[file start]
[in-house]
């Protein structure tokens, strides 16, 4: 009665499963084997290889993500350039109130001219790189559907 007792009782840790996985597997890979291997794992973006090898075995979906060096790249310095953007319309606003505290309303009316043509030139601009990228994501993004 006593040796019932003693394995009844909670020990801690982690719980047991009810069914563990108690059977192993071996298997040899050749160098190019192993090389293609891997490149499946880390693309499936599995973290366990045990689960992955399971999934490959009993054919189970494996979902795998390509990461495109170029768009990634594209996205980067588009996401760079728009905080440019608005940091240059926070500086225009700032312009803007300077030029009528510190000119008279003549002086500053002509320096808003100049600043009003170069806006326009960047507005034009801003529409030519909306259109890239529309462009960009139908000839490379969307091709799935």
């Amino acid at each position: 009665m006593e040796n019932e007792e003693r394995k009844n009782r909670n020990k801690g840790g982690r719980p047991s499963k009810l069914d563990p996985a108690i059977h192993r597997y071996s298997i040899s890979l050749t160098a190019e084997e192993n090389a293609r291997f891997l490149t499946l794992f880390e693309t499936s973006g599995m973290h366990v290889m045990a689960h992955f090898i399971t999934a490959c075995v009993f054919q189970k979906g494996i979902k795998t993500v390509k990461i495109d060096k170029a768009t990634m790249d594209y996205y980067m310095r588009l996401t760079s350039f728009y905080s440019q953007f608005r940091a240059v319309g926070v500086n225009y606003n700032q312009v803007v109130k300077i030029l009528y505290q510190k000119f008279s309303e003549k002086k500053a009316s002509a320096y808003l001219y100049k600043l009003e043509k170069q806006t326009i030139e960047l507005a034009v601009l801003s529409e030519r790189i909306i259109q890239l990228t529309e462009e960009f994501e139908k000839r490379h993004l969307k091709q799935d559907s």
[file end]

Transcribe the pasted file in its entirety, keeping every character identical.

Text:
[in-house]
């Protein structure tokens, strides 16, 4: 009665499963084997290889993500350039109130001219790189559907 007792009782840790996985597997890979291997794992973006090898075995979906060096790249310095953007319309606003505290309303009316043509030139601009990228994501993004 006593040796019932003693394995009844909670020990801690982690719980047991009810069914563990108690059977192993071996298997040899050749160098190019192993090389293609891997490149499946880390693309499936599995973290366990045990689960992955399971999934490959009993054919189970494996979902795998390509990461495109170029768009990634594209996205980067588009996401760079728009905080440019608005940091240059926070500086225009700032312009803007300077030029009528510190000119008279003549002086500053002509320096808003100049600043009003170069806006326009960047507005034009801003529409030519909306259109890239529309462009960009139908000839490379969307091709799935």
């Amino acid at each position: 009665m006593e040796n019932e007792e003693r394995k009844n009782r909670n020990k801690g840790g982690r719980p047991s499963k009810l069914d563990p996985a108690i059977h192993r597997y071996s298997i040899s890979l050749t160098a190019e084997e192993n090389a293609r291997f891997l490149t499946l794992f880390e693309t499936s973006g599995m973290h366990v290889m045990a689960h992955f090898i399971t999934a490959c075995v009993f054919q189970k979906g494996i979902k795998t993500v390509k990461i495109d060096k170029a768009t990634m790249d594209y996205y980067m310095r588009l996401t760079s350039f728009y905080s440019q953007f608005r940091a240059v319309g926070v500086n225009y606003n700032q312009v803007v109130k300077i030029l009528y505290q510190k000119f008279s309303e003549k002086k500053a009316s002509a320096y808003l001219y100049k600043l009003e043509k170069q806006t326009i030139e960047l507005a034009v601009l801003s529409e030519r790189i909306i259109q890239l990228t529309e462009e960009f994501e139908k000839r490379h993004l969307k091709q799935d559907s």